OHS Canada Magazine

Powerline incidents, including fatality and two serious injuries, prompt safety awareness campaign from ESA

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July 25, 2023
By OHS Canada

Health & Safety ESA Powerline

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There have been three powerline-related incidents in Ontario that resulted in either a near fatality or the loss of life, according to the Electrical Safety Authority (ESA).

These incidents, reported to the ESA earlier this month, occurred across Western and Northern Ontario and are an example of the breadth of ways in which people can come in contact with powerlines. One incident, fortunately non-fatal, involved an attempt by an individual to move a downed powerline they had mistakenly identified as non-electric.

The other two incidents involved construction sites. At one, a log boom made contact with an overhead powerline, and in the other an individual’s tool came within three metres of the powerline, tragically, resulting in a fatality.

The ESA is supporting the Ministry of Labour, Immigration, Training and Skills Development regarding the incidents that are under investigation, it said.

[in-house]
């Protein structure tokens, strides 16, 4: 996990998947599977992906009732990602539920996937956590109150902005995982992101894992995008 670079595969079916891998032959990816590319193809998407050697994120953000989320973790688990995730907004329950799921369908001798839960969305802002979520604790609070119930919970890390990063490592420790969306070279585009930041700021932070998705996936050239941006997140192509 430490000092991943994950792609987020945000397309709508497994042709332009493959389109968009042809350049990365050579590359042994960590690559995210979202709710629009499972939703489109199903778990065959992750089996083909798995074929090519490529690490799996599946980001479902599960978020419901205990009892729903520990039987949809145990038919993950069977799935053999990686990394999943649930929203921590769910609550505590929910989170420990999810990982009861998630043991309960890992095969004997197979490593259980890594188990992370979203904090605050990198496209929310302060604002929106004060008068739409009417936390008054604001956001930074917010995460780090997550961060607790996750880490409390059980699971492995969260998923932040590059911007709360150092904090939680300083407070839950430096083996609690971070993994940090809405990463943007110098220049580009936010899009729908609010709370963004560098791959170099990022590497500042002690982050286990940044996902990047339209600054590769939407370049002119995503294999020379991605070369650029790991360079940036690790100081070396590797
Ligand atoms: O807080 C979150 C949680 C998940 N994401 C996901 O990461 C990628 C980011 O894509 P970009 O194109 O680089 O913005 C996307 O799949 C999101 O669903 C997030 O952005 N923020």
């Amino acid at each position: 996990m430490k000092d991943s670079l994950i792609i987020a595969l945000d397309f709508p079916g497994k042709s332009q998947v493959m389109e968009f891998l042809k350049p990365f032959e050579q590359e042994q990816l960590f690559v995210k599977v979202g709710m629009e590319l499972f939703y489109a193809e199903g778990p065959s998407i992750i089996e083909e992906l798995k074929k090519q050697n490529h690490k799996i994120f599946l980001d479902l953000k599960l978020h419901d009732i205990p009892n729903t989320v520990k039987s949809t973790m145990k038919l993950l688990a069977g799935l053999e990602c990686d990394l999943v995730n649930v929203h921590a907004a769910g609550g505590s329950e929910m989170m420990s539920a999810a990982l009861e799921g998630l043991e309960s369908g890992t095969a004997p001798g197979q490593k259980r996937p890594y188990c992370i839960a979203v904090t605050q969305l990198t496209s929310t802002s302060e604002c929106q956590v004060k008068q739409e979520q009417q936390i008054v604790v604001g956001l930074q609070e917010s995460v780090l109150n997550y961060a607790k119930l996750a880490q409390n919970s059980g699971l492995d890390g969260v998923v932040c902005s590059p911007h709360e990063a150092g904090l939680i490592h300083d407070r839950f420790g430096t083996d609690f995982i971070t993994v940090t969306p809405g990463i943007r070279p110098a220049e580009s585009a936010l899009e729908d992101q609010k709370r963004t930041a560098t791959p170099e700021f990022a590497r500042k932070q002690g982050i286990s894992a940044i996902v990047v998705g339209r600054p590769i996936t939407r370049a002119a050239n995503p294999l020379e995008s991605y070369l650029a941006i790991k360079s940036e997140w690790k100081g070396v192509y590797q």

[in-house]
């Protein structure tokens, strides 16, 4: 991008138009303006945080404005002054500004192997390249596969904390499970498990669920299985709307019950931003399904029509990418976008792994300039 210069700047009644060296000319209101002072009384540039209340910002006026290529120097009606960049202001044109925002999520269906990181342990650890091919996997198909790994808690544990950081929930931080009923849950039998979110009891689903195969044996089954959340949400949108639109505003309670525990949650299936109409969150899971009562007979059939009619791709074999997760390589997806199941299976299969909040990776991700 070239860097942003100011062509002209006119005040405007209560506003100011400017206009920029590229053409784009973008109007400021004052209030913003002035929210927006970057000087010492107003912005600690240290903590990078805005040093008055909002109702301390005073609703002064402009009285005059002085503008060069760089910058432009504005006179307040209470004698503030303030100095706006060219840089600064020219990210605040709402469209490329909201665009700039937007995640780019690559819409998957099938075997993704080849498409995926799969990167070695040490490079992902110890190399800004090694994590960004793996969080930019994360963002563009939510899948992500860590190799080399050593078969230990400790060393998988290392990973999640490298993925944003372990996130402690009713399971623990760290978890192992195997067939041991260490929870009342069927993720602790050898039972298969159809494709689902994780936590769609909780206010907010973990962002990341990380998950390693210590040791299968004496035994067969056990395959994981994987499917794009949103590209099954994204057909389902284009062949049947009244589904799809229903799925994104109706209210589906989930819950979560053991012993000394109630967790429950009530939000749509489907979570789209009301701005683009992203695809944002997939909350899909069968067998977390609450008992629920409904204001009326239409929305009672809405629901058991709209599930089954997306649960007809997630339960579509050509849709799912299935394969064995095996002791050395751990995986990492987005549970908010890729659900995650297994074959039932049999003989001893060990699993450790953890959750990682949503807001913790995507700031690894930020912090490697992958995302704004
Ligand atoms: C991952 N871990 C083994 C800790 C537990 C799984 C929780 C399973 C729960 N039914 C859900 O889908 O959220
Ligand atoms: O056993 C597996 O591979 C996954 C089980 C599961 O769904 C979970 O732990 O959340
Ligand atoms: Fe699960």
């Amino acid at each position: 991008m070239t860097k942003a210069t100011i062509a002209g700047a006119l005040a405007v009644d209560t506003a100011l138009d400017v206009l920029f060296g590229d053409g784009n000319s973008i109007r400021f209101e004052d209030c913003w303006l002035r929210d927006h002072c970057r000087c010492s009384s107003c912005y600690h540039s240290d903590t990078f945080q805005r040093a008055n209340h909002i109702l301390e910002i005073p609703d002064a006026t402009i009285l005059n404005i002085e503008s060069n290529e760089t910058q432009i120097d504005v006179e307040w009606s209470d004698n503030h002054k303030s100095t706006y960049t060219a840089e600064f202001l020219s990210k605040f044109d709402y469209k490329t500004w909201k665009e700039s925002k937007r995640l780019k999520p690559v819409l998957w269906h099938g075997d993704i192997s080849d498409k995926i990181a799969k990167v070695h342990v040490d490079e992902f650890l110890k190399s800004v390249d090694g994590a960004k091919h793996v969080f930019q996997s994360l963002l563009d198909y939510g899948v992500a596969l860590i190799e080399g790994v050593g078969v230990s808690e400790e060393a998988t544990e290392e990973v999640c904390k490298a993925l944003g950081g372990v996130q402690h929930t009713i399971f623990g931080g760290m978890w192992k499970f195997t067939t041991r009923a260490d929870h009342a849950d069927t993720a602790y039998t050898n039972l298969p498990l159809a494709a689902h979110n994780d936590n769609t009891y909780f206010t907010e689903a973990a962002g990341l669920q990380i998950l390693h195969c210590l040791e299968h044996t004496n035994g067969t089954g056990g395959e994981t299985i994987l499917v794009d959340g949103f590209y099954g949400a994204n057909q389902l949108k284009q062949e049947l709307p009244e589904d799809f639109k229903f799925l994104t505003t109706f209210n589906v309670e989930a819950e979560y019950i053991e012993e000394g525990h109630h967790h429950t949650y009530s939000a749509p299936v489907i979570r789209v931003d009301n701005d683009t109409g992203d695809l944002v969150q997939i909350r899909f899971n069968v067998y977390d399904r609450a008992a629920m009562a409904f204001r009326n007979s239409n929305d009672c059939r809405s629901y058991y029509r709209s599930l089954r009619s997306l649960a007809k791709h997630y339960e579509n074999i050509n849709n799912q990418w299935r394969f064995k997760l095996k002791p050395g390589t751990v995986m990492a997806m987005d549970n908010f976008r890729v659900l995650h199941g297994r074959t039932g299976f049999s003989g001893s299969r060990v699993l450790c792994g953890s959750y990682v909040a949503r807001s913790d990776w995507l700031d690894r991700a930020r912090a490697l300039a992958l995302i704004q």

August the most lethal month: ESA

According to ESA data, August is the most lethal month for powerline contacts with the highest number of fatal incidents among both the general public and on job sites.


Since 2012-2021 there have been 19 fatalities and 1,393 overhead powerline contacts in Ontario. These recent incidents underscore this concerning trend, and further demonstrate the serious risks posed by powerline contacts.

“The consequences of making contact with a powerline can be instantly fatal or physically devastating,” said Patience Cathcart, director of data science and public safety officer, ESA. “It is crucial to know where powerlines are when you’re working, whether that’s at a job site or doing work around your house, and we urge Ontarians to take precaution to ensure their well-being when working in the vicinity of powerlines.”

Raising awareness

To help everyone stay safe around powerlines, ESA has launched a multi-pronged campaign to raise awareness among at-risk workers and the general public about the dangers posed by powerlines.

Using everyday objects like ladders and basketball hoops to conceptualize what a safe distance should be from overhead and downed powerlines, ESA will be reminding people that the distance between life and death is closer than they think.

Safety tips

  • Wires don’t have to move or make noise to indicate if they’re energized or not. Assume that any wire – overhead or downed – is live and deadly.
  • Electricity can jump (arc) to you and your tools even if you don’t make direct contact with an overhead powerline.
  • Job sites should use a competent dedicated signaller to guide and warn operators of machinery that could come within 3 metres of powerlines.
  • Treat all downed wires as energized and call your local utility immediately when found. Don’t approach the downed wire. Remember to keep everyone back 10 metres; the length of a school bus.


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